LSR Announces $300M for Property Buys in Urals

ST. PETERSBURG - LSR Group, a developer controlled by billionaire Andrei Molchanov, will spend $300 million on acquisitions around the Ural Mountains this year, chief executive Igor Levit said in an interview.

The St. Petersburg-based LSR will focus on Yekaterinburg, the country's fourth-largest city, Levit said, and will consider projects elsewhere in the Urals.

"St. Petersburg will remain our base and we plan to keep our share of the market in northwest Russia, but the company's strategic development is tied with regional expansion, especially in the Urals," Levit said.

In December, LSR paid 50 million euros ($77 million) for Investproyekt, a Yekaterinburg-based company that owns two land plots. The company is in talks to acquire another site in Yekaterinburg and may invest in the cities of Tyumen and Chelyabinsk, Levit said.

LSR is spending more than 70 percent of the proceeds from a $772 million initial public offering in November on projects in Russia and elsewhere in Eastern Europe. LSR will use all of the money by the end of the second quarter, he said. The company will also borrow funds to finance its projects and may sell eurobonds this year.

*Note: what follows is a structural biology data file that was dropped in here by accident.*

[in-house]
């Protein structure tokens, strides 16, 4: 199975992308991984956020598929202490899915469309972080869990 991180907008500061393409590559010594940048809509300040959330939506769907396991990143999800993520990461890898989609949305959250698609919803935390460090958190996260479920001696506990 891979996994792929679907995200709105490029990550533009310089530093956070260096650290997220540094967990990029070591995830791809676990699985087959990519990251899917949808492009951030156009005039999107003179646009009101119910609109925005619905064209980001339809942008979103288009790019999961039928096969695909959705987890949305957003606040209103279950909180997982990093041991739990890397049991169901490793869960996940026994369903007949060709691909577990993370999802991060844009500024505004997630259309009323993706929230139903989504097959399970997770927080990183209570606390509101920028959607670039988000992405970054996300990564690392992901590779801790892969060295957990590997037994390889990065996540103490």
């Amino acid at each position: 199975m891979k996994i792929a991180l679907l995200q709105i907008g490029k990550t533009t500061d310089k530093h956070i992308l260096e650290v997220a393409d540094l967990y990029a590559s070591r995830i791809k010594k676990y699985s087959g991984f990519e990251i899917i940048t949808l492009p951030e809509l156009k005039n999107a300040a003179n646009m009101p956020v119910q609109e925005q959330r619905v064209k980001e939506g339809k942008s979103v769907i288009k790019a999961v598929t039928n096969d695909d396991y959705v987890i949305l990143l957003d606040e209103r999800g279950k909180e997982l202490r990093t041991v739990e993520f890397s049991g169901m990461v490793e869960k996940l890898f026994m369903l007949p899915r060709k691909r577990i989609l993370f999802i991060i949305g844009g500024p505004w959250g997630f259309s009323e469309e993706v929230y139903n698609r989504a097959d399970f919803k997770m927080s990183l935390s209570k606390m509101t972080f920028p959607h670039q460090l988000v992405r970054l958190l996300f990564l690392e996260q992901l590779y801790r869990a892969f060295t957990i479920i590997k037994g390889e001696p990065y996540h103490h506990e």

Molchanov created LSR in 1993 and now owns about 73 percent of the stock. His wealth was estimated at $4 billion last week by Forbes.

Some of Moscow's biggest developers are expanding in St. Petersburg, attracted by the prospect of higher property prices. Billionaire Oleg Deripaska's Glavstroi won a $1.1 billion government contract to redevelop part of the central district and is pursuing other projects in the country's second-largest city as competition in Moscow intensifies.

Fellow billionaire Mikhail Fridman's Alfa Group bought half of St. Petersburg's IVI-93 building company in February and plans to pursue development projects in the city.

"We are not concerned about the arrival of Moscow developers because not one of them has succeeded here before," Levit said.

Residential real estate prices in St. Petersburg will increase by as much as 40 percent this year, according to a report by local consultant Peterburgskaya Nedvizhimost in January.

The value of LSR's real estate climbed 16 percent to $5.7 billion in the second half of 2007, independent consultant DTZ said in February. In addition to developments in Moscow and its home city, the company is spending $880 million to build two brick and cement factories in the Leningrad region, which surrounds St. Petersburg.